(Bloomberg) -- Inventories at South Korea’s manufacturing giants are piling up as global demand deteriorates, signaling a potential slowdown in the export-driven economy.
Inventories at the nation’s 100 biggest firms by revenue surged to 300 trillion won ($208 billion) as of Sept. 29, from 193 trillion won a year ago -- rising at the fastest pace in a decade, according to data compiled by Bloomberg based on company filings. Tech giant Samsung Electronics Co. reported 52 trillion won worth of inventories, up 52% from a year earlier, while steelmaker Posco Holdings Inc.’s inventories swelled to 17.9 trillion won from 11.4 trillion won a year ago.
Soaring stockpiles at Korean manufacturers, whose exports are seen as a bellwether for global growth, come as central banks across the world raise interest rates to combat inflation. Suppliers are “feeling a burden” with rising inventories as consumption slows “faster than their expectations,” said Kim Hojung, an economist at Seoul-based Yuanta Securities Korea.
The situation is likely to keep worsening. Korean manufacturers expect inventories to rise 7.1% next month from a year earlier, the fastest pace since the global financial crisis, according to a business sentiment index released Thursday by the central bank.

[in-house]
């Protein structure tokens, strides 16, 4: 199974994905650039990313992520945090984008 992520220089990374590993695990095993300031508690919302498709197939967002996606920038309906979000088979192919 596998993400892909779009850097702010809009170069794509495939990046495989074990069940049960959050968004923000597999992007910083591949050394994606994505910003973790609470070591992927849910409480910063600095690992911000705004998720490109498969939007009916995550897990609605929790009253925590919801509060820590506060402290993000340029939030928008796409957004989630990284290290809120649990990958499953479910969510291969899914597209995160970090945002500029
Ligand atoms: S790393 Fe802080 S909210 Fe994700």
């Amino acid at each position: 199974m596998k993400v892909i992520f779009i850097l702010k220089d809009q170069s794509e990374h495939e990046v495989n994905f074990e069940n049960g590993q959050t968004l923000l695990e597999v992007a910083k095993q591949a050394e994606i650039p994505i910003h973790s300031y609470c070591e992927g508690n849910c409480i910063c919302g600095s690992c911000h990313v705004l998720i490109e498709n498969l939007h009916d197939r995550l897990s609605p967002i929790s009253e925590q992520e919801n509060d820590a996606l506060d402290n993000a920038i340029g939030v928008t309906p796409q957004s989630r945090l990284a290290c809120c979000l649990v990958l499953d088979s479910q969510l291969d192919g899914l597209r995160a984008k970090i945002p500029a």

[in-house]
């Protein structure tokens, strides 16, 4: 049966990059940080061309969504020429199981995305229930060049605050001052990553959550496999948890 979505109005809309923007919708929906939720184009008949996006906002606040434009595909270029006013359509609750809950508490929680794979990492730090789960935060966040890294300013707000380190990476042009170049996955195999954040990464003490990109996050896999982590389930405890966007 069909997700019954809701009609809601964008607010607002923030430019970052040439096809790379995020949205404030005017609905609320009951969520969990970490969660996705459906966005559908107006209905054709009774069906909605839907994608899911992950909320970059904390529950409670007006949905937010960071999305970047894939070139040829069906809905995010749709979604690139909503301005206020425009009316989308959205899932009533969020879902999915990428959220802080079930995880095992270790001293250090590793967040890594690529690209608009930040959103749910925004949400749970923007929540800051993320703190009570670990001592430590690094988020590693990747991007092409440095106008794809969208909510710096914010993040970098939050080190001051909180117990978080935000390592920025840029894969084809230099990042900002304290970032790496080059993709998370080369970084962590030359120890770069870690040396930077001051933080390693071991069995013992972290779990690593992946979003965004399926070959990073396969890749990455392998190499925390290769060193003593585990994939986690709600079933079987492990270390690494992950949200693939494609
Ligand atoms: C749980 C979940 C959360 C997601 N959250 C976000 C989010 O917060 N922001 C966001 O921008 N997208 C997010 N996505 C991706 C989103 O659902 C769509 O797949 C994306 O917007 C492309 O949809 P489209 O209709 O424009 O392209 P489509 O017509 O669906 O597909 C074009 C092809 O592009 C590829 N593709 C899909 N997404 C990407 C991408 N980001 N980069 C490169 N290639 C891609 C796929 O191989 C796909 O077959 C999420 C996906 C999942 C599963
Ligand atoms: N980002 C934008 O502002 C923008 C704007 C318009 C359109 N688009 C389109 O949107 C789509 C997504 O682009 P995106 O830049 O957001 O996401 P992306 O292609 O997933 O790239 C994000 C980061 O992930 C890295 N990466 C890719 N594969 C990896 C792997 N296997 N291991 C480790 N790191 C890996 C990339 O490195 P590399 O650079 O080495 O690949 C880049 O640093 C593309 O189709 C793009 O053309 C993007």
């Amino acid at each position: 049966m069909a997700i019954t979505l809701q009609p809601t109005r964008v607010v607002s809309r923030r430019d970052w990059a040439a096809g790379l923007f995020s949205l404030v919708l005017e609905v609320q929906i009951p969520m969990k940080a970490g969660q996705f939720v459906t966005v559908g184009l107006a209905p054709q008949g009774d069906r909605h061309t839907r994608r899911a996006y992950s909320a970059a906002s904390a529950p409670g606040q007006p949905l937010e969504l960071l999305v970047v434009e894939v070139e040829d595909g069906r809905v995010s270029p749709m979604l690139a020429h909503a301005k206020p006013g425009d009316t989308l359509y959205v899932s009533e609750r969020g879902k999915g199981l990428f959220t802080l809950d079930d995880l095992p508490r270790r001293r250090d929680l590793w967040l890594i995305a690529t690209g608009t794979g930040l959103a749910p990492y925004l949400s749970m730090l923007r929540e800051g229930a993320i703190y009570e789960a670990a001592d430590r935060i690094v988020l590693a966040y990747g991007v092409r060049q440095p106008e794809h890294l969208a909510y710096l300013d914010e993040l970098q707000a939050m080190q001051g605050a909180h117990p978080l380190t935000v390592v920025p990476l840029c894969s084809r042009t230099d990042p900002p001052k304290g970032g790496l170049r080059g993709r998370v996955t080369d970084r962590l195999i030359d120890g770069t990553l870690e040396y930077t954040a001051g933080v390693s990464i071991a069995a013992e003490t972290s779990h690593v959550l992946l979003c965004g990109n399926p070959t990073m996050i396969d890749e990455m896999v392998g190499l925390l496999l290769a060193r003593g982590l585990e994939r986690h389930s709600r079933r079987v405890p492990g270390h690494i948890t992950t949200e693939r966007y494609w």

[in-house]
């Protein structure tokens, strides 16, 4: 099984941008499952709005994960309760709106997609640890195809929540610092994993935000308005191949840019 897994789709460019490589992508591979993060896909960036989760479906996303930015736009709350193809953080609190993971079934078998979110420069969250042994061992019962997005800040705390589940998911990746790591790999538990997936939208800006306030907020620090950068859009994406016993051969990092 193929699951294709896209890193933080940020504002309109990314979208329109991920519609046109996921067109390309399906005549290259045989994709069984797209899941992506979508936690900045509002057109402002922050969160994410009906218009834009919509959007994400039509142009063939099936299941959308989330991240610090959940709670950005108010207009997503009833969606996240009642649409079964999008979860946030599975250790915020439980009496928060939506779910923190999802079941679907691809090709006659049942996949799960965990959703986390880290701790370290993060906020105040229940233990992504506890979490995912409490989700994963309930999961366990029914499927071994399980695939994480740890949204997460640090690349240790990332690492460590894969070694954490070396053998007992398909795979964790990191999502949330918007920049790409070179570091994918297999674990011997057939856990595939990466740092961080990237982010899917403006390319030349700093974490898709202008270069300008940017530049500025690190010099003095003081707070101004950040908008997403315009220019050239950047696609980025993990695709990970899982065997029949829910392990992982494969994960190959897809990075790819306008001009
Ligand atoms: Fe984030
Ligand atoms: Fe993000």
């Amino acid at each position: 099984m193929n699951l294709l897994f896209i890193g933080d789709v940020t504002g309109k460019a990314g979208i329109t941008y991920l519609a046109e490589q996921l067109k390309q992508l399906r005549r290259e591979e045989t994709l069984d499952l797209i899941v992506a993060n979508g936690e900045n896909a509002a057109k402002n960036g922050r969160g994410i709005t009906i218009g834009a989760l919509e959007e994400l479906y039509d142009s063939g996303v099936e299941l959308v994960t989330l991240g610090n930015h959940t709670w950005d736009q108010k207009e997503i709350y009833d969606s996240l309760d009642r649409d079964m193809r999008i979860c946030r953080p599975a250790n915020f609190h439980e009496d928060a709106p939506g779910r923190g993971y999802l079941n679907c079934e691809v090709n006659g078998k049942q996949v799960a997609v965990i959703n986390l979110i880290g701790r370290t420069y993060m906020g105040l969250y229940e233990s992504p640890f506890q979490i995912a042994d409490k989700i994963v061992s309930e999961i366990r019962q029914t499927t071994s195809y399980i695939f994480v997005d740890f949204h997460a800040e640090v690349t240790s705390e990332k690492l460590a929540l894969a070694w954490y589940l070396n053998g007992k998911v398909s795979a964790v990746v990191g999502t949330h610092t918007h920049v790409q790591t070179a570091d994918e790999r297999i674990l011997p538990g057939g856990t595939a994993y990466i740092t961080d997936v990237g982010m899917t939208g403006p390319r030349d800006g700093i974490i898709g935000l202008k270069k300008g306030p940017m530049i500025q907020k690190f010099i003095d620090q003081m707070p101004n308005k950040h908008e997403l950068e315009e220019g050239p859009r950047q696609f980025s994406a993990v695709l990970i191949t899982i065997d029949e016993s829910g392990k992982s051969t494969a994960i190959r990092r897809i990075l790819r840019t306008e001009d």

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The overall business outlook for October is also cooling, falling to the lowest point since October 2020 when the global economy was still reeling from the first wave of the coronavirus pandemic. That coincides with deteriorating confidence in exports, with manufacturers’ outlook for shipments dropping at the fastest pace in two years for next month, according to the Bank of Korea.
“No one buys smartphones, PCs and laptops,” said Choi Kwangwook, the chief investment officer at J&J Investments. “Excessive rate hikes by central banks are pushing consumers to close their wallets.”
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